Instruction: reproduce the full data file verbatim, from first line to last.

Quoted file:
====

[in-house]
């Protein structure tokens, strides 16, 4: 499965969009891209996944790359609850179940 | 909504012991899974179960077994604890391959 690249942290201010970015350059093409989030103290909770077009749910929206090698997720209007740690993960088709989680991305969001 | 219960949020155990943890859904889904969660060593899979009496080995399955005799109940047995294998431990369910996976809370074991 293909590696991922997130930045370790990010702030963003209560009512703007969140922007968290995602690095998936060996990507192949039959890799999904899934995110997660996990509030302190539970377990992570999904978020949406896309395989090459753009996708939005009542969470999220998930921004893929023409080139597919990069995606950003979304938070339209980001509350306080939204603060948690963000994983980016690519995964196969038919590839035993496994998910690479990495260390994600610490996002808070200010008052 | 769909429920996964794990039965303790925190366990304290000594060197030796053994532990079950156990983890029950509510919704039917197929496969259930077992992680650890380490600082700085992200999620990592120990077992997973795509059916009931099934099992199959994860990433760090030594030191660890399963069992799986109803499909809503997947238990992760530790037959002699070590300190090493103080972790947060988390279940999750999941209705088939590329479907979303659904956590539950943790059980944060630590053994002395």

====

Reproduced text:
[in-house]
């Protein structure tokens, strides 16, 4: 499965969009891209996944790359609850179940 | 909504012991899974179960077994604890391959 690249942290201010970015350059093409989030103290909770077009749910929206090698997720209007740690993960088709989680991305969001 | 219960949020155990943890859904889904969660060593899979009496080995399955005799109940047995294998431990369910996976809370074991 293909590696991922997130930045370790990010702030963003209560009512703007969140922007968290995602690095998936060996990507192949039959890799999904899934995110997660996990509030302190539970377990992570999904978020949406896309395989090459753009996708939005009542969470999220998930921004893929023409080139597919990069995606950003979304938070339209980001509350306080939204603060948690963000994983980016690519995964196969038919590839035993496994998910690479990495260390994600610490996002808070200010008052 | 769909429920996964794990039965303790925190366990304290000594060197030796053994532990079950156990983890029950509510919704039917197929496969259930077992992680650890380490600082700085992200999620990592120990077992997973795509059916009931099934099992199959994860990433760090030594030191660890399963069992799986109803499909809503997947238990992760530790037959002699070590300190090493103080972790947060988390279940999750999941209705088939590329479907979303659904956590539950943790059980944060630590053994002395």